1 Biosensing using Carbon Nanotube Field-effect Transistors
Carbon Nanotube Field-effect Transistors (NTFETs)
Carbon Nanotubes
Since their discovery by Iijima over a decade ago [18], interest in carbon nanotubeshas grown considerably [19]. Recent advances in the synthesis and purification of carbon nanotubes have turned them into commercially available materials. Subse-quently, several experiments have been undertaken to study the physical and elec-trical properties of carbon nanotubes on the individual and macroscopic scale [20–23]. On the macroscopic scale, spectroscopic and optical absorption measurementshave been carried out to test the purity of the carbon nanotubes [24, 25]. For elec-tronic transport measurements it is particularly interesting to perform experimentson isolated, individual carbon nanotubes. The properties of carbon nanotubes de-pend strongly on physical aspects such as their diameter, length, and presence of residual catalyst [12]. The properties measured from a large quantity of nanotubescould be an average of all nanotubes in the sample, so that the unique character-istics of individual carbon nanotubes could be shadowed. Experiments on individ-ual nanotubes are very challenging due to their small size, which prohibits theapplication of well-established testing techniques. Moreover, their small size alsomakes their manipulation rather difficult. Specialized techniques are needed tomount or grow an individual carbon nanotube on the electrode with sub-micronprecision.Carbon nanotubes are hollow cylinders made of sheets of carbon atoms andcan be divided into single-walled carbon nanotubes (SWNTs) and multi-walled car-bon nanotubes (MWNTs). SWNTs possess a cylindrical nanostructure with a highaspect ratio, formed by rolling up a single graphite sheet into a tube (Fig. 1.1).SWNTs are, typically, a few nanometers in diameter and up to several micronslong. MWNTs consist of several layers of graphene cylinders that are concentricallynested like rings of a tree trunk, with an interlayer spacing of 3.4A˚[26]. Because of their unique properties, carbon nanotubes have become a material that has gener-ated substantial interest on nanoelectronic devices and nanosensors [27, 28]. Theseproperties are largely dependent upon physical aspects such as diameter, length,presence of catalyst and chirality. For example, SWNT can be metallic or semicon-ducting, depending upon the intrinsic band gap and helicity [29]. SemiconductingSWNTs can be used to fabricate FET devices, as demonstrated by Dekker and co-workers [30]. In addition, semiconducting SWNTs exhibit significant conductancechanges in response to the physisorption of different gases [24, 31, 32]. Therefore,SWNT-based nanosensors can be fabricated based on FET layout, where the solid-state gate is replaced by adsorbed molecules that modulate the nanotube conduc-tance [33]. Since semiconducting SWNTs have a very high mobility and, becauseall their atoms are located at the surface, they are the perfect nanomaterial for sen-sors. These sensors offer several advantages for the detection of biological species.First, carbon nanotubes form the conducting channel in a transistor configura-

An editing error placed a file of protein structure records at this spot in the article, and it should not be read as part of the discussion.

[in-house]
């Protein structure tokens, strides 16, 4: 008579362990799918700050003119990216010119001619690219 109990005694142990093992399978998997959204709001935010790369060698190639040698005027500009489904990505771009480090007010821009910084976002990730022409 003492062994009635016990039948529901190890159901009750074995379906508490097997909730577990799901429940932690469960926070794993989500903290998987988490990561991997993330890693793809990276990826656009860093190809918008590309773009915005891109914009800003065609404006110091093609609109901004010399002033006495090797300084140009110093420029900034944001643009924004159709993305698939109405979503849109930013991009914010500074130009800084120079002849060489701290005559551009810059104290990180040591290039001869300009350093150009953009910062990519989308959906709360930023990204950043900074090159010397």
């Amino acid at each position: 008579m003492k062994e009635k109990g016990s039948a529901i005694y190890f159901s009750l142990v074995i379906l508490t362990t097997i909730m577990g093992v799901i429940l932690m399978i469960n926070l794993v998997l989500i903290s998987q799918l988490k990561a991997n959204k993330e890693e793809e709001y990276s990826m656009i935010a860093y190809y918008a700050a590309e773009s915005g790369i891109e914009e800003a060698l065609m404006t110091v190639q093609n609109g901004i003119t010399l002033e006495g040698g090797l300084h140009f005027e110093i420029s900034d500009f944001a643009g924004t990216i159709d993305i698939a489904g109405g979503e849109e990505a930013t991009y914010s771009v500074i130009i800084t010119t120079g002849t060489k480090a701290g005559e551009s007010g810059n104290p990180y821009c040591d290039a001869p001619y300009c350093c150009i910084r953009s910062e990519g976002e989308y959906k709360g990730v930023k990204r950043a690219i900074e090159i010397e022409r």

1.3 Carbon Nanotube Field-effect Transistors (NTFETs)